reverse, blue (solitaires).
mu -i command supports creation of various floppy models, of
size 1440K or 1770K. For example, the two floppy model
BOOT+ROOT(1722K) and USR(1722K), allows to increment the number of
binaries put in ROOT (
/bin) and in USR (
The model BOOT+ROOT(1440K) and USR(1722K) boots much more rapidly.
mu -i has a drawback: DOS-installers cannot choose the model
but they must accept the default BOOT+ROOT+USR on a single 1722K floopy.
This is because LILO is not available as a DOS program.
Tecnically, building a floppy is just a command similar to
cat BOOT ROOT > /dev/fd0, but LILO is necessary to modify the MBR.
I do not know a simple way to do this under DOS (without LILO).
Finally I don't think that distributing a BOOT.1440 and a BOOT.1722 would be a good idea.
See also the file README.custom
Neccessary kernel functionality to do 'mu -r':
- loopback device support
The right versions of 'fdformat', 'lilo' and 'bzip2' are included.
The root partition resides on the floppy, split into two parts (see
What happens at boot time?):
The first part (ROOT) just
contains the directory structure (
The first thing to do if you want to build a custom muLinux is
to unpack the BOOT,ROOT,USR and X11 images with the command
It will unpack the BOOT partition under subdirectory
and ROOT+USR+X11 under subdirectory
Now, add, wipe, replace commands as you like.
If you want to change the kernel, compile it with
make zImage and
copy it under
The necessary modules must be
gzipped and copied in
It is often necessary to specify parameters like
irq and so on
load a module. If your
X.o module needs extra parameters just
write them into
tree/startup/modules/X.param, remembering that
muLinux loads modules with a command equivalent to this
insmod X.o `cat X.param`
Please note that you have to compile
UMSDOS file-system support
ramdisk support directly into the kernel because they are
needed at boot time for UMSDOS muLinux models.
If you look into the
mu script you will find a variable called
BOOT_FREE: with it you can tune the free space you want on the BOOT
partition, where all configurations are saved permanently and
where you may want to save you emails for instance.
Custom keymaps are located under
tree/startup/init/README for customization instructions.
You can save a
mailrc and/or a
You will find the contents of this directory under
You may change this directory without restrictions. If you ran out of space
this is the place to look if you want to purge commands. Remember that
lynx is the biggest executable on the floppy.
When you finished customizing muLinux just type
to rebuild the floppy-image. Pay attention to error messages! If everything works fine reboot now your brand new muLinux!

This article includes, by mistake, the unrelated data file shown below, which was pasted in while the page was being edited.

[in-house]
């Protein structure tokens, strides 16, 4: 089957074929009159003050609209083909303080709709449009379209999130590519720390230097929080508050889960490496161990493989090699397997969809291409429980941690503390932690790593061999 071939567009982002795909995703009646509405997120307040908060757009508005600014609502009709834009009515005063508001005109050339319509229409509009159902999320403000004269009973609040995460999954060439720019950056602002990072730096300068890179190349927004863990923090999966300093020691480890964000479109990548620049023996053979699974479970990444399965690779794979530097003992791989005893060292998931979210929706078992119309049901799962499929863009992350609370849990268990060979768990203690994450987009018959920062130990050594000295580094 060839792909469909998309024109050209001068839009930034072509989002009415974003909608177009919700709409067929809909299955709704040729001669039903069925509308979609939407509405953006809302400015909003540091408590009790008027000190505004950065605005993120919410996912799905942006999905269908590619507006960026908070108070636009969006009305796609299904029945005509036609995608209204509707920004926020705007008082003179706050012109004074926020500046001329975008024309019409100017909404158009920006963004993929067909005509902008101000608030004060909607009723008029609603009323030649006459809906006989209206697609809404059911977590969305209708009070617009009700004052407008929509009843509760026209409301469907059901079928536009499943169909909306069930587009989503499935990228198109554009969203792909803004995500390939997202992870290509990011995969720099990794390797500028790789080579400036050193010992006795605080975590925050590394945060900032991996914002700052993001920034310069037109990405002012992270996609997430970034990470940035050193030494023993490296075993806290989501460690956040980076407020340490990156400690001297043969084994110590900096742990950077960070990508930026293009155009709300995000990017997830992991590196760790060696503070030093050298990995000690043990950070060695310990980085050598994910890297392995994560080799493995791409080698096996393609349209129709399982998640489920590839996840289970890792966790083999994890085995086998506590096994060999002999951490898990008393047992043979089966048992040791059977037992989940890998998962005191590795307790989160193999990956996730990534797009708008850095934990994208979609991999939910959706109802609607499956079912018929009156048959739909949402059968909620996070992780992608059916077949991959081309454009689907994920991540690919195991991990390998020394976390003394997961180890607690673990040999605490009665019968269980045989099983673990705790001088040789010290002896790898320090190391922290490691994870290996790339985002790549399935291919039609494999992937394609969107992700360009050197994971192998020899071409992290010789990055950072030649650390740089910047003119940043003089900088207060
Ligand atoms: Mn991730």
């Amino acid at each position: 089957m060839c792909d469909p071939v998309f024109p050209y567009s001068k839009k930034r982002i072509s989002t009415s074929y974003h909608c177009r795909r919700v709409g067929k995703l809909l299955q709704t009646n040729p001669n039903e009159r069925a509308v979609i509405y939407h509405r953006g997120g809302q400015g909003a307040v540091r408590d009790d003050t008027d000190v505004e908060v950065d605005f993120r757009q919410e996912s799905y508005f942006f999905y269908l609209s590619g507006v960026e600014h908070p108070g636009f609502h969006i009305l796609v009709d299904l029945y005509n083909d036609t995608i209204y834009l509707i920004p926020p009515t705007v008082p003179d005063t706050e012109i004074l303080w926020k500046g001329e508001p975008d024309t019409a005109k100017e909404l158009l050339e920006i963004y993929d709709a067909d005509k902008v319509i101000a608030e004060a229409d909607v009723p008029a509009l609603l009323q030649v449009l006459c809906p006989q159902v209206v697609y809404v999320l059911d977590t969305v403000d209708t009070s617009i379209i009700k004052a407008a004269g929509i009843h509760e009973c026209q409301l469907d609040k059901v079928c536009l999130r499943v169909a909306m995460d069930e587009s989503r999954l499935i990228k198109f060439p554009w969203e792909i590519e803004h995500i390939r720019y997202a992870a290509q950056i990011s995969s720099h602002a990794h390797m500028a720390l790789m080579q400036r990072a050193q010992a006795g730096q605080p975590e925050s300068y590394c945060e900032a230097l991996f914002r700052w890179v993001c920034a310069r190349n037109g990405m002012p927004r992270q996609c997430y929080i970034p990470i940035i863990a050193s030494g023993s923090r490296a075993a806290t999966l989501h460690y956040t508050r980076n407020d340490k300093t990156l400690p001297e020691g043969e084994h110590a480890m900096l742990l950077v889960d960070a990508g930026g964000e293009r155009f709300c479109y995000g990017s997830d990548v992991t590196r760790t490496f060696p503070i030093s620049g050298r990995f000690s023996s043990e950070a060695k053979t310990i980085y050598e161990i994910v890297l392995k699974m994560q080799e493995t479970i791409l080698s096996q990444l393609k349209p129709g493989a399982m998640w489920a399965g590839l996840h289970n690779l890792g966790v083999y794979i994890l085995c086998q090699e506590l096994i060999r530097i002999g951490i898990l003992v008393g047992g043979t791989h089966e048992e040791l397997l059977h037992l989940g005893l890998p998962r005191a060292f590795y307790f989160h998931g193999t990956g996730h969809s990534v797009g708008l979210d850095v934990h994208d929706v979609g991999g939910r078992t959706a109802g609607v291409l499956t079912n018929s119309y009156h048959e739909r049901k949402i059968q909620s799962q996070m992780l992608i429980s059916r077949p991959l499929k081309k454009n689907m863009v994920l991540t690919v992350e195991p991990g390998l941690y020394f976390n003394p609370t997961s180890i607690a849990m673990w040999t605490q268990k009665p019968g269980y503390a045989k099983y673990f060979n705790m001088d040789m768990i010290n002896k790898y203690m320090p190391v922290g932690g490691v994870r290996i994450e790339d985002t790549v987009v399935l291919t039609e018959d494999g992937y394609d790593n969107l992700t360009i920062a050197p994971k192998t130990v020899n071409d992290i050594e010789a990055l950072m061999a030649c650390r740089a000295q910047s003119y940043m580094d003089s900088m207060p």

mu -r mu -x # this if for X11 subsection
This addon consists, basically, of the VGA-16 XServer, the fvwm95-2 & Afterstep Window-Manager and the XFM Application & File Manager.
muLinux mounts the content of this floppy (approximately 4.2M not compressed) under
/usr/X11R6. You will find the new binaries and libraries into
Configuration files are located under
/usr/X11R6/lib/X11, the initial choice of X11R6 developers.
Maybe you want to take a look at the following files:
/usr/X11R6/lib/X11/XF86Config: configuration of the X server;
/usr/X11R6/lib/X11/fvwm95-2/*: fvwm configuration files;
/usr/X11R6/lib/X11/afterstep/*: afterstep configuration files;
/usr/X11R6/lib/X11/xfm/*: xfm configuration.
The XKB feature is disabled: national keyboards are directly exported into X. Finally, a lot of fonts were simply deleted.
Anyway, you will find these X programs: xcalc, xclock, xload, xhost, xmodmap, xsetroot, xinit, xcal, xmixer, pyro, xsnow and xterm.
xterm can be used to run every text-mode muLinux command (lynx, minicom,
xhost is interesting because it allows the local X server to display applications running on a remote workstation.
If you have 16-32M of avalaible RAM, X will run at a terrific speed!!!!
In this 1722K floppy, coming with 4.0 release, some utitily for C developers.
as-- the portable GNU assembler.
gcc-- GNU project C Compiler (v2.7.0)
cpp-- The GNU C-Compatible Compiler Preprocessor
make-- GNU make utility to maintain groups of programs
ar-- create, modify, and extract from archives.
ld-- the GNU linker
ldd-- print shared library dependencies
ldconfig-- determine run-time link bindings
strip-- discard symbols from object files.
flex-- fast lexical analyzer generator ("lex" replacement)
bison-- GNU Project parser generator (yacc replacement)
f2c-- FORTRAN to C translator.
p2c-- turbo-PASCAL to C translator.
qb2c-- Quick-BASIC to C translator (source package)
g48-- C to RPN (Reverse Polish) translator for HP48G (source package)
Moreveor: trues UNIX man pages for ALL that and many sources in /gcc/usr/src, for testing purpose.
This document was written in SGML, and then rendered using the sgml-tools package.
You can find the latest version of this document at http://www4.pisoft.it/~andreoli/mulinux.html.